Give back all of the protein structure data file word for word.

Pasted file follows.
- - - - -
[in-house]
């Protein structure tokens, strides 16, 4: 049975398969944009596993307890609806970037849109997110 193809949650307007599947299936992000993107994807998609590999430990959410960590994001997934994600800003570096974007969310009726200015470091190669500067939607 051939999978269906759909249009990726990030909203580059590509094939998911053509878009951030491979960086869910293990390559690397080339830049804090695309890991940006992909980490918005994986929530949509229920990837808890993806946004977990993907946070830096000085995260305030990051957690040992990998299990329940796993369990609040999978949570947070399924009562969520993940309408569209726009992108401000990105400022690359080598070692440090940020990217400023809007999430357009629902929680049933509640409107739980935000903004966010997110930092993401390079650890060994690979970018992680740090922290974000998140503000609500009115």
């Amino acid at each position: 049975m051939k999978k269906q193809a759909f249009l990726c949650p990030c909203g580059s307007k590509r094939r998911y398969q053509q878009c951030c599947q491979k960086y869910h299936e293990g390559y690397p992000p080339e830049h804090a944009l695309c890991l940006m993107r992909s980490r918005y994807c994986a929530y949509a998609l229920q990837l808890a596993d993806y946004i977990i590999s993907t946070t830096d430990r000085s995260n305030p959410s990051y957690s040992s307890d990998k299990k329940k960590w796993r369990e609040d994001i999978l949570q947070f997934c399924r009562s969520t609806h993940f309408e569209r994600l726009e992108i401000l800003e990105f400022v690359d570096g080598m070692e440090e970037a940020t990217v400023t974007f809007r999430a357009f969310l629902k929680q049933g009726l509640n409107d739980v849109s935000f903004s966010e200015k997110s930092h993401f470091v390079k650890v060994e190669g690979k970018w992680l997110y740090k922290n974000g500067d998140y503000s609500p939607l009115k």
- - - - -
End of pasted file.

[in-house]
């Protein structure tokens, strides 16, 4: 049975398969944009596993307890609806970037849109997110 193809949650307007599947299936992000993107994807998609590999430990959410960590994001997934994600800003570096974007969310009726200015470091190669500067939607 051939999978269906759909249009990726990030909203580059590509094939998911053509878009951030491979960086869910293990390559690397080339830049804090695309890991940006992909980490918005994986929530949509229920990837808890993806946004977990993907946070830096000085995260305030990051957690040992990998299990329940796993369990609040999978949570947070399924009562969520993940309408569209726009992108401000990105400022690359080598070692440090940020990217400023809007999430357009629902929680049933509640409107739980935000903004966010997110930092993401390079650890060994690979970018992680740090922290974000998140503000609500009115």
């Amino acid at each position: 049975m051939k999978k269906q193809a759909f249009l990726c949650p990030c909203g580059s307007k590509r094939r998911y398969q053509q878009c951030c599947q491979k960086y869910h299936e293990g390559y690397p992000p080339e830049h804090a944009l695309c890991l940006m993107r992909s980490r918005y994807c994986a929530y949509a998609l229920q990837l808890a596993d993806y946004i977990i590999s993907t946070t830096d430990r000085s995260n305030p959410s990051y957690s040992s307890d990998k299990k329940k960590w796993r369990e609040d994001i999978l949570q947070f997934c399924r009562s969520t609806h993940f309408e569209r994600l726009e992108i401000l800003e990105f400022v690359d570096g080598m070692e440090e970037a940020t990217v400023t974007f809007r999430a357009f969310l629902k929680q049933g009726l509640n409107d739980v849109s935000f903004s966010e200015k997110s930092h993401f470091v390079k650890v060994e190669g690979k970018w992680l997110y740090k922290n974000g500067d998140y503000s609500p939607l009115k």